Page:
In three words: Dramatic, emotional, absorbing

Try something similar: Flight Before Dawn by Megan Easley-Walsh

Follow this blog via Bloglovin


Annie Newton author The Girl From VichyAbout the Author

Andie Newton is an American writer living in Washington State with her husband and two boys. She writes female-driven historical fiction set in WWII. The Girl I Left Behind was her first novel. She would love to say she spends her free time gardening and cooking, but she’s killed everything she’s ever planted and set off more fire alarms than she cares to admit. Andie does, however, love spending time with her family, ultra trail running, and drinking copious amounts of coffee.

Connect with Andie
Website | Facebook | Twitter | Instagram | Goodreads

The Girl From Vichy blog tour poster

#BookReview Katheryn Howard: The Tainted Queen by Alison Weir

 

cover180777-mediumAbout the Book

A naive young woman at the mercy of her ambitious family.

At just nineteen, Katheryn Howard is quick to trust and fall in love. She comes to court. She sings, she dances. She captures the heart of the King. Henry declares she is his rose without a thorn. But Katheryn has a past of which he knows nothing. It comes back increasingly to haunt her. For those who share her secrets are waiting in the shadows, whispering words of love… and blackmail.

Format: ebook (478 pages)                Publisher: Headline
Publication date: 6th August 2020 Genre: Historical Fiction

Find Katheryn Howard: The Tainted Queen (Six Tudor Queens, #5) on Goodreads

Purchase links*
Amazon UK | Hive (supporting UK bookshops)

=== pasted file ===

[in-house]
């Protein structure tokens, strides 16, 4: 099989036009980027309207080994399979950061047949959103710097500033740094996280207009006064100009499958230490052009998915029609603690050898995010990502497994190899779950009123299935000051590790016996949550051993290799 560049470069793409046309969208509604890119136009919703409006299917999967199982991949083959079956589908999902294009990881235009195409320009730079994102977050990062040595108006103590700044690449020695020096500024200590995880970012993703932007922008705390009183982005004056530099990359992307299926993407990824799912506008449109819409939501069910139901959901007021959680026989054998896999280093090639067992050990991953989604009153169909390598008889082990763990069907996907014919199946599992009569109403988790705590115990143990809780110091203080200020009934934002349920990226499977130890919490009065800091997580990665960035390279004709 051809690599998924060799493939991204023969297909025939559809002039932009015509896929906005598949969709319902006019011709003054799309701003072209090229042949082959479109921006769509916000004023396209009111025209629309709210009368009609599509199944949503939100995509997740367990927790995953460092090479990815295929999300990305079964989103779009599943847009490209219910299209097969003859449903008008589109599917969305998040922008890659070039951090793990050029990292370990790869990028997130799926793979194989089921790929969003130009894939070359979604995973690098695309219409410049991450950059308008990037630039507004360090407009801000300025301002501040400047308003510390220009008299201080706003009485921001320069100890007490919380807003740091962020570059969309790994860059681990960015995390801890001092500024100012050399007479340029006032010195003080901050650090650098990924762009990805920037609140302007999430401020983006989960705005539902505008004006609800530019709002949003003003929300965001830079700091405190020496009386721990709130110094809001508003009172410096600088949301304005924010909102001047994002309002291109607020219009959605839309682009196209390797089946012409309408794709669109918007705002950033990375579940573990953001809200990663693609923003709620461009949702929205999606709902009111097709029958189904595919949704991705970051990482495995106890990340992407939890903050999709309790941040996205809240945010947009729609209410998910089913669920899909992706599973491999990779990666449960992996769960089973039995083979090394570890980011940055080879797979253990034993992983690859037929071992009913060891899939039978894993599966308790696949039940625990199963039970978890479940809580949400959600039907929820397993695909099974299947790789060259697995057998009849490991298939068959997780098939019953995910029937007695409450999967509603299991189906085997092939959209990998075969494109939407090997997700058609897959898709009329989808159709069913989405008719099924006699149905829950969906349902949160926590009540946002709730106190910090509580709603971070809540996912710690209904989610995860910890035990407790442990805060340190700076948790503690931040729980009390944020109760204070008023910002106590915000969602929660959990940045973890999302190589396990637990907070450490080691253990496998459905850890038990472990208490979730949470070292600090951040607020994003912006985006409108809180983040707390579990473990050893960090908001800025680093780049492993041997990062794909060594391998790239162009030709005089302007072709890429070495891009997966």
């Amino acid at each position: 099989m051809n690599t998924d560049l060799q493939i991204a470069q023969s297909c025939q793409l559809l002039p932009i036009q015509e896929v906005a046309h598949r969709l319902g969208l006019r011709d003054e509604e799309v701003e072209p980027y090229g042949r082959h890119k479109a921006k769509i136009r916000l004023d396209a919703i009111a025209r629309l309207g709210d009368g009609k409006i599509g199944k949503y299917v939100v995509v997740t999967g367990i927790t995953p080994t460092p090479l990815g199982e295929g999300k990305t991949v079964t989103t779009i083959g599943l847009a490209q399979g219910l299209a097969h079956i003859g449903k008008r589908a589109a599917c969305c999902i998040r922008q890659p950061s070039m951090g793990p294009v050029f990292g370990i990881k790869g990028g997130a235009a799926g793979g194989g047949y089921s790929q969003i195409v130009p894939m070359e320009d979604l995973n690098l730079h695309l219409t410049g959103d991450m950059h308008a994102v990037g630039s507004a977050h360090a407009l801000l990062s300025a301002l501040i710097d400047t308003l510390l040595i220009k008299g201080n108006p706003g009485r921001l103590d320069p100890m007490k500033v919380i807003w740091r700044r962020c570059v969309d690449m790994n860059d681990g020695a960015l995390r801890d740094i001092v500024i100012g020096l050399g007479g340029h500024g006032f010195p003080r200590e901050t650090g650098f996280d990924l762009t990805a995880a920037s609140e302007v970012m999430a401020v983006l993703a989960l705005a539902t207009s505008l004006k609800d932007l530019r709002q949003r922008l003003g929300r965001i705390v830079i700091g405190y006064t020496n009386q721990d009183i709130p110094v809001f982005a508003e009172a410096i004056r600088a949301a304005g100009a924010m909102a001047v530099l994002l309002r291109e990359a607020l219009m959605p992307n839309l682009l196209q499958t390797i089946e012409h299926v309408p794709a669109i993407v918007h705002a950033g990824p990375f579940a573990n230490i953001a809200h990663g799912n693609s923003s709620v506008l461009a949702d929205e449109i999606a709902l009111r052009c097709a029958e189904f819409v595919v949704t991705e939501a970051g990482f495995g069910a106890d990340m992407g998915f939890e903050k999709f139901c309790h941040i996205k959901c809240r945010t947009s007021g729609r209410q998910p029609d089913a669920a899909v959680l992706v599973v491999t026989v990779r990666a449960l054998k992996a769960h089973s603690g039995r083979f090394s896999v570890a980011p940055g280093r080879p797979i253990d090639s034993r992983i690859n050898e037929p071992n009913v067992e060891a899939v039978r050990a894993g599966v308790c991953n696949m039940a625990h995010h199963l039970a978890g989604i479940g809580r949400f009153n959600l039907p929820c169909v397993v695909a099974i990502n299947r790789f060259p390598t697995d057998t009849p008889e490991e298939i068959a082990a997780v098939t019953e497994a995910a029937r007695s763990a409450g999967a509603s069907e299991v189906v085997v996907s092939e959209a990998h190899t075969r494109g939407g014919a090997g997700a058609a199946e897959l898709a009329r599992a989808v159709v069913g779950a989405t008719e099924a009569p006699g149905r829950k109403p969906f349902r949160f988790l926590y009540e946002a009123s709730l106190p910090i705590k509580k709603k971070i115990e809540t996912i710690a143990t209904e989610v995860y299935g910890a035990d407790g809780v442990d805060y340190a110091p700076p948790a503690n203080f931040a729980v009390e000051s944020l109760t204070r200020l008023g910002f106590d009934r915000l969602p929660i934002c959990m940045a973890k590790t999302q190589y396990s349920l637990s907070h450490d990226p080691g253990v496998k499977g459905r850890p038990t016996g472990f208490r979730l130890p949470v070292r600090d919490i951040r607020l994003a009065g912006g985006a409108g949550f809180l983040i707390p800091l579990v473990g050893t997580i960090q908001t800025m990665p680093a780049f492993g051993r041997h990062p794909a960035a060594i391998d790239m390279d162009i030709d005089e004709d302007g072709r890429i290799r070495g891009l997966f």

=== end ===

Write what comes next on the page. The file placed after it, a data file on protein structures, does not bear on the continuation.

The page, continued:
*links provided for convenience not as part of an affiliate programme


My Review

Katheryn Howard: The Tainted Queen is the fifth book in Alison Weir’s Six Tudor Queens series. I’ve read all the previous books with the exception of Anna of Kleve which is patiently waiting on my bookshelf. Perhaps conscious of previous criticism, Alison Weir writes in her Author’s Note, “Apart from fictionalising the historical record, I have invented very little.” The result is a convincing account of the character traits and events that led to Katheryn Howard’s tragic end.

Written in the first person, the reader gets a picture of a naive young woman who lacks the awareness or guidance to realise how the foolish mistakes she makes whilst in the household of the Duchess of Norfolk will come back to haunt her. The author depicts a surprisingly licentious atmosphere amongst the young men and women of the household with frequent midnight “feasts” that don’t only involve food. Katheryn is drawn into this activity, conducting affairs with firstly her music tutor and then with Francis Dereham. If the book is an accurate reflection of the amount of sexual activity taking place, given the primitive methods of contraception available it’s surprising no pregnancies ensued.

I confess I struggled to maintain my interest in this section of the book with its accounts of nightly youthful indiscretions. And I found some of the writing rather laughable. Examples such as “Pulling down his hose, he entered her and rode her like a stallion” or “For answer, he took her hand and guided it inside his codpiece”. However, during this period an important exchange takes place between Katheryn and Francis, the effect of which will prove pivotal later.